EXHIBIT B: How do I deal with a co-worker whose perfume gives me asthma attacks and seizures?

It took me a few days to get over my trauma from that videoconferencing column, and almost as soon as I had recovered, Miss Manners came out with another one. This time the LW, who worked in a mental health facility, had asthma that was triggered by strong fragrances. She was fine with most of her co-workers and the patients, but there was one therapist who wore strong, obnoxious, heavy perfume that the LW was afraid was going to cause her to have an asthma attack, which sometimes in turn caused her to have seizures. In addition, the LW had a visual impairment and so could not always see the therapist coming. Her "aroma" preceded her, if you catch my drift. LW wanted to know what to do.

I was like, "If you have asthma that is triggered by fragrances, get a doctor's note, and then go meet with HR and explain the situation and give them the note. You are probably entitled to a reasonable accommodation under the ADA, which might include having HR tell this therapist to lay off the heavy perfume. And since this is an etiquette column, HR should tell the therapist, 'Please lay off the heavy perfume.'"

Then I was like, "Better yet, HR could adopt a no-fragrance policy, and then they could resolve the LW's problem without embarrassing the therapist! Yeah!"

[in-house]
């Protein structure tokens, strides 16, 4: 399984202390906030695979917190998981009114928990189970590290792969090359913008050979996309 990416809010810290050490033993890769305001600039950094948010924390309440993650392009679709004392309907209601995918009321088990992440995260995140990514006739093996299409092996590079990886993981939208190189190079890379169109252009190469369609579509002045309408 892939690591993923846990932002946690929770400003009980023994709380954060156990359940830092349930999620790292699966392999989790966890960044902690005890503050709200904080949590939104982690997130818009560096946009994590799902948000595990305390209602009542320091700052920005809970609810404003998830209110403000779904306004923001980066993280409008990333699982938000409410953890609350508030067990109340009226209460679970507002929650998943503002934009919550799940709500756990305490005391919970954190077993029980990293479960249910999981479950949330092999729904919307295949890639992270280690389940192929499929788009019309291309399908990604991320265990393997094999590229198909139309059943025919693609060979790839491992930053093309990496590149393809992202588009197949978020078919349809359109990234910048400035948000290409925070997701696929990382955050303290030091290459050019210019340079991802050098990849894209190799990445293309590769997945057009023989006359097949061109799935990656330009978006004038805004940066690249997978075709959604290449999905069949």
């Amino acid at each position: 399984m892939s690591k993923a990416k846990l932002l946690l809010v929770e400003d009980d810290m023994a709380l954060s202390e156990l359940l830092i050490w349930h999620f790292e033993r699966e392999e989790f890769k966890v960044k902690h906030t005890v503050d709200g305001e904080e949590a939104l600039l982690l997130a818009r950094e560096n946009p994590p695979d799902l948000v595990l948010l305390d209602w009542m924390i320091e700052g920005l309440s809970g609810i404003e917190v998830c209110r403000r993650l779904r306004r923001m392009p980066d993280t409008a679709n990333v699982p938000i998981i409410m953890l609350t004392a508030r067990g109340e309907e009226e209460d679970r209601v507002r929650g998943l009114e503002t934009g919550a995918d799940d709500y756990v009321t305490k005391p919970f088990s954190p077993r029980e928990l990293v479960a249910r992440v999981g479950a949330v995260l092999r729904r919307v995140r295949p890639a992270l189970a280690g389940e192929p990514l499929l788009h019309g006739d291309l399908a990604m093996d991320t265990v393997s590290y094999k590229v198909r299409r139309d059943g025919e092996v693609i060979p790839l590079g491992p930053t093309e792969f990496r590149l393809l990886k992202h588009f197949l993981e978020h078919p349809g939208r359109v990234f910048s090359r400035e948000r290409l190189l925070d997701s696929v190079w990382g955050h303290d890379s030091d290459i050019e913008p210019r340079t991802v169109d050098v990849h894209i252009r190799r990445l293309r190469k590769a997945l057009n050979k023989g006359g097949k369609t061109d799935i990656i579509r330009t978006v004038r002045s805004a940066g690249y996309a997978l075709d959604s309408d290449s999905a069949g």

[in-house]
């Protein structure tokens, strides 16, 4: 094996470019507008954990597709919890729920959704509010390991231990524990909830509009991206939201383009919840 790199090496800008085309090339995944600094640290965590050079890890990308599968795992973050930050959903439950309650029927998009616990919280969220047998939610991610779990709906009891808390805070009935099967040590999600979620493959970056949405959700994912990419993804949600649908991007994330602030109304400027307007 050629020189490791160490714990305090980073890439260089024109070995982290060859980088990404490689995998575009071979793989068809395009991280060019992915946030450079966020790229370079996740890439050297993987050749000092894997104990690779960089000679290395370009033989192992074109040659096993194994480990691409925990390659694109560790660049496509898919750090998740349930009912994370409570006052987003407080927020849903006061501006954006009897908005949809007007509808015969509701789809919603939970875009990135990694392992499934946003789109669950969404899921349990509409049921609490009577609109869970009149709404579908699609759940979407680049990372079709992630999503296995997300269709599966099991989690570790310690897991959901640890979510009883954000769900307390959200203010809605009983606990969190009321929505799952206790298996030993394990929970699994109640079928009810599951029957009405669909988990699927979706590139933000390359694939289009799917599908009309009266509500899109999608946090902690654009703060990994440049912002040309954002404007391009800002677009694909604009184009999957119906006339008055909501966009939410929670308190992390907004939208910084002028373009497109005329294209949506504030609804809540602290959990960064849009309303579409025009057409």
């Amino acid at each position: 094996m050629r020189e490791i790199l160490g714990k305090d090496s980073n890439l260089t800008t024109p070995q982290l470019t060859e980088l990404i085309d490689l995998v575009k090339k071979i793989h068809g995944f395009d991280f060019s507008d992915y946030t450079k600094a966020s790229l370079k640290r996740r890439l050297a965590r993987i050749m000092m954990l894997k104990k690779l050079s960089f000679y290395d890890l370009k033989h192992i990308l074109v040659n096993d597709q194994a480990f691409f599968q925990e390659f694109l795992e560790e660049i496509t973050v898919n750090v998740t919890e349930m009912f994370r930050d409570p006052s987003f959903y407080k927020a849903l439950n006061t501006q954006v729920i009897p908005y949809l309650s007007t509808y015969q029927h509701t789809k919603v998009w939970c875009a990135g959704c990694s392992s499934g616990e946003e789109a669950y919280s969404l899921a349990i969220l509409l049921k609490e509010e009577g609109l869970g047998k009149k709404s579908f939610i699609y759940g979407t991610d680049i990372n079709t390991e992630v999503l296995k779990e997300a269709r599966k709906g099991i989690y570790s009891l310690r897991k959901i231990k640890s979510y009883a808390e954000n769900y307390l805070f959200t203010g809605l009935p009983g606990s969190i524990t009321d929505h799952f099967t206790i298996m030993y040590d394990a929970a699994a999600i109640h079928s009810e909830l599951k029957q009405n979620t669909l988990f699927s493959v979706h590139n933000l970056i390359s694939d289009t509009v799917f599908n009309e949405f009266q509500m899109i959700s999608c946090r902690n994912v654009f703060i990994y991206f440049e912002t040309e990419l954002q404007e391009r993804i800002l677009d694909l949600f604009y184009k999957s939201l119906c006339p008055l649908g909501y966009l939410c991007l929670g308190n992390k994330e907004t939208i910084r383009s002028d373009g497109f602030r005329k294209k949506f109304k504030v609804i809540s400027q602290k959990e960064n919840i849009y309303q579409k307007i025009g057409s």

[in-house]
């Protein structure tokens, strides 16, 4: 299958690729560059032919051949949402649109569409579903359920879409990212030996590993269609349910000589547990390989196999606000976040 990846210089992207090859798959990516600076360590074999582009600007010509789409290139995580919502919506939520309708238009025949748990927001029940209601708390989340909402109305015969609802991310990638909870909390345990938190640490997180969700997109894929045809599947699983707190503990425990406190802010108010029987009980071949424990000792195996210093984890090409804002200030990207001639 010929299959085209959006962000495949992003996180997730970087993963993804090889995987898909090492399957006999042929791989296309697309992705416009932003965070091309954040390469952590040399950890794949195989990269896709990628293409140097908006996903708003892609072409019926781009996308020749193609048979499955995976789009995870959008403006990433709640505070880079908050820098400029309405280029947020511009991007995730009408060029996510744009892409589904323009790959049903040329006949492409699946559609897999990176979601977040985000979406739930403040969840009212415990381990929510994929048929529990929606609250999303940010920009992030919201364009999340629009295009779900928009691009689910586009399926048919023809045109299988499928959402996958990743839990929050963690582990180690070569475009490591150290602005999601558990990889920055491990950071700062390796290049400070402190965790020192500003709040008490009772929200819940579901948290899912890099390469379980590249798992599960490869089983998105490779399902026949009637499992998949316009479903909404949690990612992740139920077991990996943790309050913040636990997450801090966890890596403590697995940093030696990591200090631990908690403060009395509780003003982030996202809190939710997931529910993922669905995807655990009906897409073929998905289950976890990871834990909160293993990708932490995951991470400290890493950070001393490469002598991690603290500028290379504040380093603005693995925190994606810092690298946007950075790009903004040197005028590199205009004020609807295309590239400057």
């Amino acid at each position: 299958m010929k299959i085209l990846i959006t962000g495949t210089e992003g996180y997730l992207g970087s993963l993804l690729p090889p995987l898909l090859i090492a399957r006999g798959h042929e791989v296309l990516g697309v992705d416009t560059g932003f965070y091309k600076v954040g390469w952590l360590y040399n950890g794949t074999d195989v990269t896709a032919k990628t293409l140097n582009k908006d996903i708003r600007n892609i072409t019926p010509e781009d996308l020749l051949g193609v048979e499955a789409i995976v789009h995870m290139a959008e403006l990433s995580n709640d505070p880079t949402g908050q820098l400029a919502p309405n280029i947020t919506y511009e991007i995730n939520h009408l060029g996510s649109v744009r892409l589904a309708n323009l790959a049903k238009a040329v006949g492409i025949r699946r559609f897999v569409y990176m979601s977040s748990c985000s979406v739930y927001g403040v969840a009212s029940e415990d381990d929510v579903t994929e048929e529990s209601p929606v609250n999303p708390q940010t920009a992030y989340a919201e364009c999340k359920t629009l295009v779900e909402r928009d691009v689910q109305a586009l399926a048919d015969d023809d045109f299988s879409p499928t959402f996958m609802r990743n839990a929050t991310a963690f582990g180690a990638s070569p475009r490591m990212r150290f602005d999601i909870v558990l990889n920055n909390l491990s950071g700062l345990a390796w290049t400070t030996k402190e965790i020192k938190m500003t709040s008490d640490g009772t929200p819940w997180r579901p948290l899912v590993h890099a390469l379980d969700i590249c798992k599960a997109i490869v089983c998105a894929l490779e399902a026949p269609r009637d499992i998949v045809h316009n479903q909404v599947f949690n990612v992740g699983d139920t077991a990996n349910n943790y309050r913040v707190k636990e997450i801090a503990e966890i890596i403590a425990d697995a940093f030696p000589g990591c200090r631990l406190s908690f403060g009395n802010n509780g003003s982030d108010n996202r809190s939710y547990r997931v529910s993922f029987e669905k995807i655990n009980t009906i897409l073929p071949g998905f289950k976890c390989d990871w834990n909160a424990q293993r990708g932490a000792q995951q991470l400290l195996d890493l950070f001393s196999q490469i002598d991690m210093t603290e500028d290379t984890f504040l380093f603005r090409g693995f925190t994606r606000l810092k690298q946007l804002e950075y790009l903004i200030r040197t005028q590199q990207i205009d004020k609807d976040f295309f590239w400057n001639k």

No. Miss Manners actually advised the LW to talk directly to the therapist (Bad Advice No. 1) and to lie to the therapist (Bad Advice No. 2). She said to tell the therapist that patients had complained about her perfume. Then, Miss Manners actually said, "This will make it a question of patient care -- and not of her potentially putting you in the hospital."

OK, Miss Manners, and then LW gets fired after someone in authority finds out that she was reporting bogus complaints from mental health patients. Great solution! Why didn't I think of that?

It gets worse. Then she said,

Miss Manners understands that this technique will not help people who do not have patients, customers or other innocent people to “target” in this way. But the basic idea is to shift the blame from the perfume to the reaction. . . .

So, Miss Manners admits that she is advising LW to "target" "innocent people" rather than just go to HR and explain the medical condition and the sensitivity, and request an accommodation. What the heck?

One ray of sunshine: The commenters. Many mentioned the ADA, reasonable accommodation, HR, and what a terrible idea it was to lie about complaints from patients (or "customers or other innocent people"). Bless 'em.

Miss Manners, if you'll stop giving employment law advice, I'll stop giving advice about how to use a dessert fork. 

Robin Shea has 30 years' experience in employment litigation, including Title VII and the Age Discrimination in Employment Act, the Americans with Disabilities Act (including the Amendments Act).